- Posted by currencies in Bank of England, Brexit, coronavirus, Dollar, Economy, election, EUR, Fed, No Deal, Prime Minister, Sterling, UK, Uncategorised
- January 28, 2021
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GBP has fallen this morning against major currencies off the back of comments from Boris Johnson yesterday that seem to suggest the current lockdown in The United Kingdom will be extended until at least the 8th of March. This decision has been driven by the fact that the PM believes if the drop in cases and subsequently a fall in deaths would make it safer for schools to return, signalling the first stage in lifting the lockdown.
Earlier in the week, GBP unemployment rose to 5% for the first time since 2016 relating to over 800,000 jobs being lost due to the stop start effect the national lockdowns have had on the economy. Employers had made a record number of redundancies between September and November due to the initial ending of the Furlough Scheme, which albeit was extended it was too late for many of the job losses.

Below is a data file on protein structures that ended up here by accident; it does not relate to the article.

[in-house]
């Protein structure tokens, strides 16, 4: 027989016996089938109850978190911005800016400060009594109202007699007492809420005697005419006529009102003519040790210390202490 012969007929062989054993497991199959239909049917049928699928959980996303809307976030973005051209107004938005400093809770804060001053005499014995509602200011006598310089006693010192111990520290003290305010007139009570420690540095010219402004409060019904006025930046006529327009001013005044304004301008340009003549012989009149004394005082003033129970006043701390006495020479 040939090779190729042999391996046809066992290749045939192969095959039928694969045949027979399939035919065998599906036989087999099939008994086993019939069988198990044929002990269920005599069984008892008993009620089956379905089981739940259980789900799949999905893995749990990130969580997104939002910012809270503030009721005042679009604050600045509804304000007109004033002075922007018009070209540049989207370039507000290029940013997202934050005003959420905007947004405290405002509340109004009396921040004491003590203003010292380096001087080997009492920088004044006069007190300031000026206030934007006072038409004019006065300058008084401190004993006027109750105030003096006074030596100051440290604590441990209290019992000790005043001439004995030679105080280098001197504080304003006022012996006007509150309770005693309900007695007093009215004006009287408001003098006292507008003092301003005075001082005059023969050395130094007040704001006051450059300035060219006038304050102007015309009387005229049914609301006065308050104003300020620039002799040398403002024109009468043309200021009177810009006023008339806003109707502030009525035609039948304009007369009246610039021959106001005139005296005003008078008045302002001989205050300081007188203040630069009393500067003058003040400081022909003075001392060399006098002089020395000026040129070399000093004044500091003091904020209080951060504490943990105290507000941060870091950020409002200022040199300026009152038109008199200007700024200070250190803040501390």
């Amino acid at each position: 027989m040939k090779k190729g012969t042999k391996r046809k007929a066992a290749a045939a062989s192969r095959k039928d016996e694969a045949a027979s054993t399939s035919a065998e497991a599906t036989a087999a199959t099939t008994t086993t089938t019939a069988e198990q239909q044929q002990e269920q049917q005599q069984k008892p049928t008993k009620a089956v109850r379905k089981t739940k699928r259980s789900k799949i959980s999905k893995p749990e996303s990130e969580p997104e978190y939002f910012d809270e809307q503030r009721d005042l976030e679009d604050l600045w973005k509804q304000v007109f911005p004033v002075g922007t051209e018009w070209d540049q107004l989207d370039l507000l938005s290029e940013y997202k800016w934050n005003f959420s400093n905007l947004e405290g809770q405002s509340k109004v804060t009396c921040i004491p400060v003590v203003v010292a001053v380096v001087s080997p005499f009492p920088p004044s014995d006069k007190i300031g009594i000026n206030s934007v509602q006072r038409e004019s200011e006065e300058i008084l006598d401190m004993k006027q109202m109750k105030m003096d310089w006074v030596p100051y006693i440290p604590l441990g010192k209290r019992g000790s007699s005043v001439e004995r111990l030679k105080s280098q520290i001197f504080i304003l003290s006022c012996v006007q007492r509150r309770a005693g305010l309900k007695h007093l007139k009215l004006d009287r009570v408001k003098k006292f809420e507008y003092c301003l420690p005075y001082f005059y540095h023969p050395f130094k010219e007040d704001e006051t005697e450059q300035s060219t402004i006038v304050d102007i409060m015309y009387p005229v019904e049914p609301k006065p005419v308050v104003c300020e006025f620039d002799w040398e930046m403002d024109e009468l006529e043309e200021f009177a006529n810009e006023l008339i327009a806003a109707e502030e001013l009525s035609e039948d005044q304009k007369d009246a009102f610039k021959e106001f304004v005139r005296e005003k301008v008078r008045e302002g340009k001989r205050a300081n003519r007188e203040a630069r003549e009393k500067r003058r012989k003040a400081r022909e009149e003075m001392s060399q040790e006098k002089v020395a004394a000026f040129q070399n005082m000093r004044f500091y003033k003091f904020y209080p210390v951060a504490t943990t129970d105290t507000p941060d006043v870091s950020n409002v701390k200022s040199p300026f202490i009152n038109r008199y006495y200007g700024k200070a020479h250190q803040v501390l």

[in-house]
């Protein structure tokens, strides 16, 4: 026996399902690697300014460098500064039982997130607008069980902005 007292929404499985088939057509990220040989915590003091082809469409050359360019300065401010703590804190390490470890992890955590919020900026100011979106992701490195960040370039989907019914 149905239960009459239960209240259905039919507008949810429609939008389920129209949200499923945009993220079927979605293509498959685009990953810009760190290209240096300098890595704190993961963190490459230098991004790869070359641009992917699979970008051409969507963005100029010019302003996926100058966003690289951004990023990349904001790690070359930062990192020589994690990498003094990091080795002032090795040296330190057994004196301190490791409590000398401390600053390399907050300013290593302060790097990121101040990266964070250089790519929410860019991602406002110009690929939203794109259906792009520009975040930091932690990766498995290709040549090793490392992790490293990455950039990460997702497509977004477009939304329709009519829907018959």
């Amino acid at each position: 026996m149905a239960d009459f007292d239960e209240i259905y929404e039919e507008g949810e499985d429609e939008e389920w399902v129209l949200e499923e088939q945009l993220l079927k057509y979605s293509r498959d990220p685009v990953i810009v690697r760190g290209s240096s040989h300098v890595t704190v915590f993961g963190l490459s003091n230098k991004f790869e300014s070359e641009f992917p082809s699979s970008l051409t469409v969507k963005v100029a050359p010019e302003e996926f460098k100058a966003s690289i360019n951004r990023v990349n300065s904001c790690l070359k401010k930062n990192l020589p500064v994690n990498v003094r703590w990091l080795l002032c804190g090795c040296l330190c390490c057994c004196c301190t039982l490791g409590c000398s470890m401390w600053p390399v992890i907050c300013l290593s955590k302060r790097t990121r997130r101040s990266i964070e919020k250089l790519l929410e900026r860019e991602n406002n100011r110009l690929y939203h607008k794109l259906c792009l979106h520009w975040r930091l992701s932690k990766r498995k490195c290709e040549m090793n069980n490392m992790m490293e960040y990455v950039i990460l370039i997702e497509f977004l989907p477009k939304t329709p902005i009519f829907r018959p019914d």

The Euro is coming under pressure with Business confidence declining in Germany in January again ultimately off the back of further restrictions and lockdowns. More importantly, with Germany being accountable for 40% of The Eurozone performance, it is expected that Euro-Zone business confidence will also drop for January.
The EU is also feeling the effects of a decision to delay the agreement with AstraZenica for the roll out of millions of Vaccines in Europe. This has led to The EU being approximately 3 months behind The UK which has added to fears and pessimism about the chances of The European economy returning to normal sooner rather than later.
USD has held steady after yesterday’s Fed Reserve meeting. Throughout the session there was speculation around what would happen to the Interest Rates moving forward. The current rate of 0% – 0.25% has been maintained for the time being with Fed Reserve Powell stating, “the economy is a long way from our employment and inflation goals.” Similarly, to the EU, any progress on employment and inflation will be largely dependent on the vaccine roll out over the coming months.
All eyes are on the 4th quarter GDP figures for the U.S with expectations suggesting an annualized rise of 4.1%. Quarter 1 is expected to be weak given the renewed virus restrictions, but the growth is expected to come thereafter due to the vaccine roll out and ultimate ease of restrictions.